The Cuckoo

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The Cuckoo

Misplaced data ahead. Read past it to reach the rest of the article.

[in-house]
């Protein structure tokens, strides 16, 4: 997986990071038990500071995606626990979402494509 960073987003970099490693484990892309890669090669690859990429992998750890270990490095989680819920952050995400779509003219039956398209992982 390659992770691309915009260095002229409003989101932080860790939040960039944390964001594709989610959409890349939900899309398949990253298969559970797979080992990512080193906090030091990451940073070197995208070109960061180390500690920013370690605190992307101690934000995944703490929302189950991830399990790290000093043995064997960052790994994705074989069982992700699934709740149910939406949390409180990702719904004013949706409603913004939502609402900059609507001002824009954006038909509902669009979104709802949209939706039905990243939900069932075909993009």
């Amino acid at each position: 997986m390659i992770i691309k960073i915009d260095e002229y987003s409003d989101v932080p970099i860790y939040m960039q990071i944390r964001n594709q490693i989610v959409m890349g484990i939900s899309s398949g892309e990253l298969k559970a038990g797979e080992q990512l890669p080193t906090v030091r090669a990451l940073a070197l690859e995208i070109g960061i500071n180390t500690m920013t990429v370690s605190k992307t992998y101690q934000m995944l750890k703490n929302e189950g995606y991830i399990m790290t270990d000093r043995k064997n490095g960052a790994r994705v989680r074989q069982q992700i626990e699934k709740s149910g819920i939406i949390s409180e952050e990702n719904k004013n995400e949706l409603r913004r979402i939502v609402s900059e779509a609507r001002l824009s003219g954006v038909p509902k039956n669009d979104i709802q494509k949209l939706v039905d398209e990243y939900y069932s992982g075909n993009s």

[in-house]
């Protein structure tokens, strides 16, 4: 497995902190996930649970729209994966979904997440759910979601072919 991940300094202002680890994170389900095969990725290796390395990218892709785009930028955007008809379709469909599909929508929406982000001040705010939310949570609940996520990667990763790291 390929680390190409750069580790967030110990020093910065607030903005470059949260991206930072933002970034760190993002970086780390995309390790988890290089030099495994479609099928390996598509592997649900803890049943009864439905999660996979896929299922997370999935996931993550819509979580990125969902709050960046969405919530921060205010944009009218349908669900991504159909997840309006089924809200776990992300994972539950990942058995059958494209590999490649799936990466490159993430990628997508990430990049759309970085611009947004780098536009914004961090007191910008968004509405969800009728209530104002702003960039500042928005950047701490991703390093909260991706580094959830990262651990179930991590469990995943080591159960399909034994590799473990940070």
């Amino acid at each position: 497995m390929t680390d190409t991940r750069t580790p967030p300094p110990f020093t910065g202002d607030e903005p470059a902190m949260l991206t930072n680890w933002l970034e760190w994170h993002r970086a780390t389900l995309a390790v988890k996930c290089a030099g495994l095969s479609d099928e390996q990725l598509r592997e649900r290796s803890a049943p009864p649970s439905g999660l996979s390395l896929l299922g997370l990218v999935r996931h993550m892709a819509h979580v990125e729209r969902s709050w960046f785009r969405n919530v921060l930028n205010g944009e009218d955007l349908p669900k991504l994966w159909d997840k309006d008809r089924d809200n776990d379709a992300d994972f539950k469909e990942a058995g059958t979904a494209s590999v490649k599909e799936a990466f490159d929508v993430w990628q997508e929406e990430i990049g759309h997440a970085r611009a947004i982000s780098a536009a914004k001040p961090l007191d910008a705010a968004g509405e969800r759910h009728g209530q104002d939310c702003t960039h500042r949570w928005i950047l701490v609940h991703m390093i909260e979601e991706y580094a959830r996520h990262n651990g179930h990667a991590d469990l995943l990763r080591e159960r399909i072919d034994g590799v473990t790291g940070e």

As the Nazi occupiers of Finland fled the advancing Soviet army near the end of WWII, they stranded some Finnish soldiers who had been recruited to fight for the German side. Rarely has the arbitrary nature of warfare been better expressed than in the opening reel of Aleksandr Rogozhkin's wry cross-cultural comedy The Cuckoo, which finds one such soldier chained to a rock and ordered to shoot as many Russians as he can before he dies. Swathed conspicuously in SS garb, the sniper can be forgiven for not being terribly dedicated to his suicide mission, acting as a human landmine for a futile and evil cause that's not his own. Given such an absurd and chaotic moment in Finnish history, it's a shame that Rogozhkin doesn't spend more time explicating it, instead of segueing into a featherweight love triangle with only mild moral and cultural overtones. As a stand-alone piece, the nearly wordless opening has a quiet, mesmerizing intensity, following soldier Ville Haapasalo's painstaking efforts to free himself from the rock with a pair of eyeglass lenses, gunpowder from his bullet cartridges, and dry brush for a fire. In the meantime, Haapasalo watches the buzzing warplanes overhead accidentally hit a Soviet jeep, killing an officer and severely wounding his prisoner Viktor Bychkov, a former captain accused of writing subversive poetry. The two men cross paths again at a seaside reindeer farm, where young, coquettish Lapp widow Anni-Christina Juuso nurses Bychkov back to health and provides shelter for Haapasalo after he wriggles out of his shackles. Already proscribed enemies, the tension between Bychkov and Haapasalo increases when the sex-starved Juuso picks the right warm body for a fling, leaving the other literally out in the cold. And, to further exacerbate the problem, none of them speak the same language. Somewhere between a Jim Jarmusch comedy and Danis Tanovic's No Man's Land, albeit without the urgency or contemporary resonance, The Cuckoo scores a few big laughs from the characters' inability to scale the language barrier. Entire conversations pass where they chatter right past each other and only the audience understands what's actually being said. Though it gets far too cute, The Cuckoo settles into the snappy rhythms of a promising sitcom pilot, at least until Rogozhkin decides to get serious and posit their miscommunication as a honking metaphor for war: These men are enemies, he implies, but at heart they're really the same. And the less said about the film's trippy bout with Lapp mysticism, the better.

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